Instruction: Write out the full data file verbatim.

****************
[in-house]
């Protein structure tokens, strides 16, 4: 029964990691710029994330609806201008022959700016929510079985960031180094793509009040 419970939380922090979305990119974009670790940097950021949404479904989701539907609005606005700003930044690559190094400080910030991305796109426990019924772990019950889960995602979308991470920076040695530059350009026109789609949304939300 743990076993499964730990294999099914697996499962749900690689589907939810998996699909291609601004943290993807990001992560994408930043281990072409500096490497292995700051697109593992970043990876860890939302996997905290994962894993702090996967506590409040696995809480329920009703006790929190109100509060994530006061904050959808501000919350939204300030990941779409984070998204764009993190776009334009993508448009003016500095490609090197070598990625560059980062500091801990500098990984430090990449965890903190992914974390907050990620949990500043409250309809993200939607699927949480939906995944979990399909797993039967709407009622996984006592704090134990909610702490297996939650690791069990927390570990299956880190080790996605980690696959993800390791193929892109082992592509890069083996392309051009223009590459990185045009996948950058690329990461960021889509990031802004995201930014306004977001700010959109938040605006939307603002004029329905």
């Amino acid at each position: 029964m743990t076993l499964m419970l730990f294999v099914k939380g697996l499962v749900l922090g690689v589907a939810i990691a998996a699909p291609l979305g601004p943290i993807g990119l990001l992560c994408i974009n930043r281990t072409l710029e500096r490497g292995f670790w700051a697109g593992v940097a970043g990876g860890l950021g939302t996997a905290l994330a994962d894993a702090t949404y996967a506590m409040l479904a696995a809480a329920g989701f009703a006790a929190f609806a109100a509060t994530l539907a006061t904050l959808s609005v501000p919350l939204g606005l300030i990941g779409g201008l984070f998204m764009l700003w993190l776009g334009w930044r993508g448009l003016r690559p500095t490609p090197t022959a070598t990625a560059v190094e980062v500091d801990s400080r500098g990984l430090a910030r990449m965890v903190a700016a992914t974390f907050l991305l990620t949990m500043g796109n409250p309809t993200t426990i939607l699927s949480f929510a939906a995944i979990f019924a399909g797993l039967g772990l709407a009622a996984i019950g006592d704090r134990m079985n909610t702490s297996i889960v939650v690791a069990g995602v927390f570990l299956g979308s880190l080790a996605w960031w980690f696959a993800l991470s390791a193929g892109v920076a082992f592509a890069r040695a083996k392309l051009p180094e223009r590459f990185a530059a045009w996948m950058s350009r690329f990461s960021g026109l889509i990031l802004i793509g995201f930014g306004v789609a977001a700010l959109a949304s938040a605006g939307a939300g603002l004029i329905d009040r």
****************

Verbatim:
[in-house]
């Protein structure tokens, strides 16, 4: 029964990691710029994330609806201008022959700016929510079985960031180094793509009040 419970939380922090979305990119974009670790940097950021949404479904989701539907609005606005700003930044690559190094400080910030991305796109426990019924772990019950889960995602979308991470920076040695530059350009026109789609949304939300 743990076993499964730990294999099914697996499962749900690689589907939810998996699909291609601004943290993807990001992560994408930043281990072409500096490497292995700051697109593992970043990876860890939302996997905290994962894993702090996967506590409040696995809480329920009703006790929190109100509060994530006061904050959808501000919350939204300030990941779409984070998204764009993190776009334009993508448009003016500095490609090197070598990625560059980062500091801990500098990984430090990449965890903190992914974390907050990620949990500043409250309809993200939607699927949480939906995944979990399909797993039967709407009622996984006592704090134990909610702490297996939650690791069990927390570990299956880190080790996605980690696959993800390791193929892109082992592509890069083996392309051009223009590459990185045009996948950058690329990461960021889509990031802004995201930014306004977001700010959109938040605006939307603002004029329905």
């Amino acid at each position: 029964m743990t076993l499964m419970l730990f294999v099914k939380g697996l499962v749900l922090g690689v589907a939810i990691a998996a699909p291609l979305g601004p943290i993807g990119l990001l992560c994408i974009n930043r281990t072409l710029e500096r490497g292995f670790w700051a697109g593992v940097a970043g990876g860890l950021g939302t996997a905290l994330a994962d894993a702090t949404y996967a506590m409040l479904a696995a809480a329920g989701f009703a006790a929190f609806a109100a509060t994530l539907a006061t904050l959808s609005v501000p919350l939204g606005l300030i990941g779409g201008l984070f998204m764009l700003w993190l776009g334009w930044r993508g448009l003016r690559p500095t490609p090197t022959a070598t990625a560059v190094e980062v500091d801990s400080r500098g990984l430090a910030r990449m965890v903190a700016a992914t974390f907050l991305l990620t949990m500043g796109n409250p309809t993200t426990i939607l699927s949480f929510a939906a995944i979990f019924a399909g797993l039967g772990l709407a009622a996984i019950g006592d704090r134990m079985n909610t702490s297996i889960v939650v690791a069990g995602v927390f570990l299956g979308s880190l080790a996605w960031w980690f696959a993800l991470s390791a193929g892109v920076a082992f592509a890069r040695a083996k392309l051009p180094e223009r590459f990185a530059a045009w996948m950058s350009r690329f990461s960021g026109l889509i990031l802004i793509g995201f930014g306004v789609a977001a700010l959109a949304s938040a605006g939307a939300g603002l004029i329905d009040r």